COP Presidency Publishes Climate Finance Delivery Plan

The UK COP26 Presidency yesterday published the long-awaited Climate Finance Delivery Plan (the Delivery Plan) led by Canadian Environment Minister Jonathan Wilkinson and German State Secretary Jochen Flasbarth. The Delivery Plan seeks to provide clarity on the commitment by developed countries to provide $100 billion in climate finance per year. The Delivery Plan is informed by recent OECD analysis to 2025, which indicates that by 2023 the $100 billion per year goal will be met and the mobilization of funds for climate finance is likely to surpass $100 billion each year afterwards.

The Delivery Plan provides ten key actions that should be taken by developed countries to deliver on the $100 billion pledge, including:

  1. Increasing the scale of climate finance;
  2. Increasing finance for adaptation;
  3. Prioritizing grant-based financing for the poorest and most vulnerable;
  4. Addressing barriers in accessing climate finance;
  5. Strengthening the financial mechanism of the UNFCCC and Paris Agreement;
  6. Working with multilateral development banks to increase and improve climate finance;
  7. Improving the effectiveness of private finance mobilized;
  8. Reporting on collective progress transparently;
  9. Assessing and building on lessons learned; and
  10. Taking into account the broader financial transition needed to implement Article 2.1(c) of the Paris Agreement (making finance flows consistent with a pathway towards low GHG emissions and climate-resilient development).

In 2009, developed countries first pledged to mobilize $100 billion in climate finance annually by 2020. This goal was reaffirmed under the Paris Agreement in 2015. In June 2021, Canada pledged to double its international climate finance commitment to $5.3 billion. Germany has pledged to increase its climate finance to €6 billion per year by 2025.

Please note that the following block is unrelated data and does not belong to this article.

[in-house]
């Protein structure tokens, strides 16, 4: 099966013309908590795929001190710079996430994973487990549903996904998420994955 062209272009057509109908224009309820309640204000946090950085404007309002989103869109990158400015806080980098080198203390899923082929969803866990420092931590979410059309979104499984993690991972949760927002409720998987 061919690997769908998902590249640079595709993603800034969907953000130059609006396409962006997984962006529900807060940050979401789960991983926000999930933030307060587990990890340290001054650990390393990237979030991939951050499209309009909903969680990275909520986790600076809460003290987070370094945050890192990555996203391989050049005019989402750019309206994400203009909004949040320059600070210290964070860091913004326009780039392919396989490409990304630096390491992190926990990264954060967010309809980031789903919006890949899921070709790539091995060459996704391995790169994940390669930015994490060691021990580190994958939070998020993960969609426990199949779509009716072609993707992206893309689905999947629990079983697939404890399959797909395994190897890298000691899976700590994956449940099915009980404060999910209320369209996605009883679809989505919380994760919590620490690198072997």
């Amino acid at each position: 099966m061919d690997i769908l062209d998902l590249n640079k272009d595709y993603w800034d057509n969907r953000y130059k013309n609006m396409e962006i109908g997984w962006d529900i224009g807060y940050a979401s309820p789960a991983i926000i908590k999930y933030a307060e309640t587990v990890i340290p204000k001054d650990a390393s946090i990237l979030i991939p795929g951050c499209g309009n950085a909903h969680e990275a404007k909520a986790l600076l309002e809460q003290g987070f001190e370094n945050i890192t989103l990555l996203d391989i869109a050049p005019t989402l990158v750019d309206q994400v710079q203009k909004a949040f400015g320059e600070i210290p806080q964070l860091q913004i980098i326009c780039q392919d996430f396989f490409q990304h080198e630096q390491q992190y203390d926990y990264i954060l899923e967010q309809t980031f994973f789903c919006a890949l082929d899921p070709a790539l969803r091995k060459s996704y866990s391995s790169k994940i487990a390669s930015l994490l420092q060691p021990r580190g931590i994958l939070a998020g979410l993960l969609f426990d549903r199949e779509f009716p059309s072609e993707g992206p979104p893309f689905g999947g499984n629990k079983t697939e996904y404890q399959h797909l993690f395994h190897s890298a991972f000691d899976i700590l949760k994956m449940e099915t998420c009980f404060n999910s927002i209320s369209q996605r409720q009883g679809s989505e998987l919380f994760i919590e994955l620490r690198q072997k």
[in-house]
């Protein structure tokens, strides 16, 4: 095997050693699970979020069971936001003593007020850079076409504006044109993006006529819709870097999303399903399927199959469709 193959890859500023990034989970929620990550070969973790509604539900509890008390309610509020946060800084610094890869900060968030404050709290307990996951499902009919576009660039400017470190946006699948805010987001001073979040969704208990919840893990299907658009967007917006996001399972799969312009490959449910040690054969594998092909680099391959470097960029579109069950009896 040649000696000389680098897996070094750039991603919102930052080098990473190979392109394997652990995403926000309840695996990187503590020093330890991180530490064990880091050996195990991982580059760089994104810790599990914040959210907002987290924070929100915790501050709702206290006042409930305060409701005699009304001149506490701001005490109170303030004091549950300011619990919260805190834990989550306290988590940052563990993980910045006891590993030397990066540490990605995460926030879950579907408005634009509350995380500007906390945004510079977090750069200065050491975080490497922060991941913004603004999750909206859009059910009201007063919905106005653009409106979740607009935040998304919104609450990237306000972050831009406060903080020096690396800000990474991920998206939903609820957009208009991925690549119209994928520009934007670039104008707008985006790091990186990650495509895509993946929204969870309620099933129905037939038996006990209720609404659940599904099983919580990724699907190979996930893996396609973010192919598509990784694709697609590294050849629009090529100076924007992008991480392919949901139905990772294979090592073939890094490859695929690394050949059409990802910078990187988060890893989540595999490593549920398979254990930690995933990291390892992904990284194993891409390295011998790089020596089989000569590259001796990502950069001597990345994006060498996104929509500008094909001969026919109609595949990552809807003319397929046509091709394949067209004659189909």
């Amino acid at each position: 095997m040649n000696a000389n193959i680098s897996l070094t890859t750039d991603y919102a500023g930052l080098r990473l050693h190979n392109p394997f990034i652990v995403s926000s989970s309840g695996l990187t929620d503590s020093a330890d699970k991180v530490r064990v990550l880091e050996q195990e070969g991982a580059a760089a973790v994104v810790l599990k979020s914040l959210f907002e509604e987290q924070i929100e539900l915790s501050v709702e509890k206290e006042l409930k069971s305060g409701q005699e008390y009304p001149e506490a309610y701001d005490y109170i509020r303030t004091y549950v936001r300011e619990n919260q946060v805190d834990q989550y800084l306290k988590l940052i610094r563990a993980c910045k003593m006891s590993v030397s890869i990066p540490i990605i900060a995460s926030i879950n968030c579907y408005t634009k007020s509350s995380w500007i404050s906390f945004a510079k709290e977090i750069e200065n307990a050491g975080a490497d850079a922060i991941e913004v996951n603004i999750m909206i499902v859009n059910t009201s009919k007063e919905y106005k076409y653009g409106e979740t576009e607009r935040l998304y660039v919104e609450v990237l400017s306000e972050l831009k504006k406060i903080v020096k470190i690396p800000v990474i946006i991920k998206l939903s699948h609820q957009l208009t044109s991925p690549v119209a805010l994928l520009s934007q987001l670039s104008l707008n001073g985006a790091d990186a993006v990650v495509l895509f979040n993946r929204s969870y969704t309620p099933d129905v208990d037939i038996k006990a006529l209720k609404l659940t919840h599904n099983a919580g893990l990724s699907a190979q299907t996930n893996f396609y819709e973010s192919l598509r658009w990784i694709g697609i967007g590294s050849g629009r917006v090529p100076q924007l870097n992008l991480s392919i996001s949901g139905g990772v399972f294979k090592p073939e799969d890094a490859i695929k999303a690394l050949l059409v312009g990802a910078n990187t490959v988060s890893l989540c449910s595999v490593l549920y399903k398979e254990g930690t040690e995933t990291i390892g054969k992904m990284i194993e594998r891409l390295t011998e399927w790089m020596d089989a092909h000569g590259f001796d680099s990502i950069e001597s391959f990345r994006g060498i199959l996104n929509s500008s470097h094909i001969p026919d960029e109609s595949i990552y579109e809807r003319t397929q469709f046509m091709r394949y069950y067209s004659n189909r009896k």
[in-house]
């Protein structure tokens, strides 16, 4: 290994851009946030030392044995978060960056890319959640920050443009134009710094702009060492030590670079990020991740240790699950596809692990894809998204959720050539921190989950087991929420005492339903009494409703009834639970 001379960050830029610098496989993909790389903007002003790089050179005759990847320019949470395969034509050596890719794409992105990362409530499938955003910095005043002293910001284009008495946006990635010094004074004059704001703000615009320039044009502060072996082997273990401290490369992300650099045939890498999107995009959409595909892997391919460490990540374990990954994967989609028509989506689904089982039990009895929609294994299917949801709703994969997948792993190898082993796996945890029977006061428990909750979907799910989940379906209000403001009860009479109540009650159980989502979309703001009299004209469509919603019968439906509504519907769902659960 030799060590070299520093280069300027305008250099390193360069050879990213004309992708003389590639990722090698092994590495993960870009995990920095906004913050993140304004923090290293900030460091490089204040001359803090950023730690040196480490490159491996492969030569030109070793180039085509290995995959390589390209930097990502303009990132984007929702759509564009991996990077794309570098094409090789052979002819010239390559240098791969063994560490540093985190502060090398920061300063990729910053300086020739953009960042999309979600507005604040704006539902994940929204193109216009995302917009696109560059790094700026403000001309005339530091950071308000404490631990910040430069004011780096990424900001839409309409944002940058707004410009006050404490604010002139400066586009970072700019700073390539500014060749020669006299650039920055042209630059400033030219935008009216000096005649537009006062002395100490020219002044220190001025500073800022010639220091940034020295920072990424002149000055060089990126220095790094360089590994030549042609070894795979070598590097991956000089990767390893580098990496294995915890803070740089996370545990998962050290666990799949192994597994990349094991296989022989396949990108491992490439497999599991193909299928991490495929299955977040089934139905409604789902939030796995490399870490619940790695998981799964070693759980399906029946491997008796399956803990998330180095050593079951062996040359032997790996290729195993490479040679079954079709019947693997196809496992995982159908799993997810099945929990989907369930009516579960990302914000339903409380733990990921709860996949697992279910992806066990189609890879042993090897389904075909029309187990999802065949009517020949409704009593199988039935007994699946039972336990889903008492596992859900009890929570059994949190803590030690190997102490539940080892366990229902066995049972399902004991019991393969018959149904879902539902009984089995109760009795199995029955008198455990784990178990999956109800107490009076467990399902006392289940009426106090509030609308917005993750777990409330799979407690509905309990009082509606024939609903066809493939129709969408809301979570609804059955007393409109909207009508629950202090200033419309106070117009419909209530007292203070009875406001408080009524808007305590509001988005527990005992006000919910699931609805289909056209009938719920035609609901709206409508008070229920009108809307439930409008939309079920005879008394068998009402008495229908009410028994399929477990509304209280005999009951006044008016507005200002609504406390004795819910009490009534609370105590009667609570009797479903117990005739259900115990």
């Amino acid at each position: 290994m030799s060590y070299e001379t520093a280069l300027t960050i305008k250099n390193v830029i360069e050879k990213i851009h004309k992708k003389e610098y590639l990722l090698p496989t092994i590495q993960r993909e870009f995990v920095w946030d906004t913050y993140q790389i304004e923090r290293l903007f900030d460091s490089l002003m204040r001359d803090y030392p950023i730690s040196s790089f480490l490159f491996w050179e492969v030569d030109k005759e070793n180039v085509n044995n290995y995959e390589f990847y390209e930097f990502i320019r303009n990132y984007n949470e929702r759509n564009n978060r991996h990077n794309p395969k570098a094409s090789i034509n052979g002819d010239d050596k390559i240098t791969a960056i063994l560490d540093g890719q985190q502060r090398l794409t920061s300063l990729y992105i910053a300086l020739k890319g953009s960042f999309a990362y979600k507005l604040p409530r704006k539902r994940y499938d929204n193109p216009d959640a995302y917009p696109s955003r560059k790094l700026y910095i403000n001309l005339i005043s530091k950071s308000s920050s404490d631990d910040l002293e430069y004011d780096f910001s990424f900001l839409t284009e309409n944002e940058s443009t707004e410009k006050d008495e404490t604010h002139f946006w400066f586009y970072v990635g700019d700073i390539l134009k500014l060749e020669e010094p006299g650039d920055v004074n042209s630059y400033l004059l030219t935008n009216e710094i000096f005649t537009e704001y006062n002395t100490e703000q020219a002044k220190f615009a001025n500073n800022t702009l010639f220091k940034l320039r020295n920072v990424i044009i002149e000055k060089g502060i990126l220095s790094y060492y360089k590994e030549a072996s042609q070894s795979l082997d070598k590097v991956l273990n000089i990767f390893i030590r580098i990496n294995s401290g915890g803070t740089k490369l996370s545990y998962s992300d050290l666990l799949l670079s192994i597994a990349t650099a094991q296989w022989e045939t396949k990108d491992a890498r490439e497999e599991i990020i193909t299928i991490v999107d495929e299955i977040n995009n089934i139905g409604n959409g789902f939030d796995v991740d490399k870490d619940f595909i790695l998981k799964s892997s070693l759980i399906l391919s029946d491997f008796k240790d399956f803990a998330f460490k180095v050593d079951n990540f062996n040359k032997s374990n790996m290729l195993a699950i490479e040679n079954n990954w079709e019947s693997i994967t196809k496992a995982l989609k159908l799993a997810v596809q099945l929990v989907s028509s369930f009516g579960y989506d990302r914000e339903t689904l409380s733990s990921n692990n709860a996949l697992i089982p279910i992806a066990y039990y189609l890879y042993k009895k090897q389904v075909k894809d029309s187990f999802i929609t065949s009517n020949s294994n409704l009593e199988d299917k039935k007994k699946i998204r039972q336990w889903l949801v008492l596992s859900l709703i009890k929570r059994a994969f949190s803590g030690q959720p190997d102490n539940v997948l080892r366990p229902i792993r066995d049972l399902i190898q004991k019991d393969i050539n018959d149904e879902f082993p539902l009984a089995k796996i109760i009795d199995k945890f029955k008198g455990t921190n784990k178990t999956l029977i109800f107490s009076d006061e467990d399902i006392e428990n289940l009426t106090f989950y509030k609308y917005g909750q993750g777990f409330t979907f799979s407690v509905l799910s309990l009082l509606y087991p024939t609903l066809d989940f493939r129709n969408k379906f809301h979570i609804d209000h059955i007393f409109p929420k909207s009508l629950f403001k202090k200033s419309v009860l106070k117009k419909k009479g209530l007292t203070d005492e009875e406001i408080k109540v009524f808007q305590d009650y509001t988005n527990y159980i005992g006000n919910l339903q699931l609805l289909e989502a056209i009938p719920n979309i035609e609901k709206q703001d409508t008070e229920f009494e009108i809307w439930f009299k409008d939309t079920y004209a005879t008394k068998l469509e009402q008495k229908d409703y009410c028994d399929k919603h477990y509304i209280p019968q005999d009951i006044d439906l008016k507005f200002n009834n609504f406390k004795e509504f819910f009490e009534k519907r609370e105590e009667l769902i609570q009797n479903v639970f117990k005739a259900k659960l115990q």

RBC Releases Canada Net-Zero Transition Report

RBC recently released a report titled “The $2 Trillion Transition: Canada’s Road to Net Zero” (the Report), which analyzes the opportunities and pathways for Canada to reduce greenhouse gas (GHG) emissions towards net-zero by 2050. The Report coincides with a similar report by the Canadian Institute for Climate Choices released last week (read our earlier bulletin here). The Report indicates that reducing Canada’s emissions (730 MtCO2e in 2020) to net-zero by 2050 will require investment of approximately $2 trillion over the next three decades.

The Report identifies six pathways for achieving net-zero GHG emissions in Canada including: (i) electricity; (ii) oil and gas; (iii) buildings; (iv) transportation; (v) heavy industry; (vi) agriculture:

  • Electricity. The Report calls for a doubling of hydro, nuclear, wind and solar electricity supply and notes that decarbonizing the electricity grid would cost $5.4 billion per year and reduce emissions by 11 MtCO2e through broader adoption of renewables, nuclear energy, and battery storage solutions. Natural gas electricity generation will likely still be required for the foreseeable future.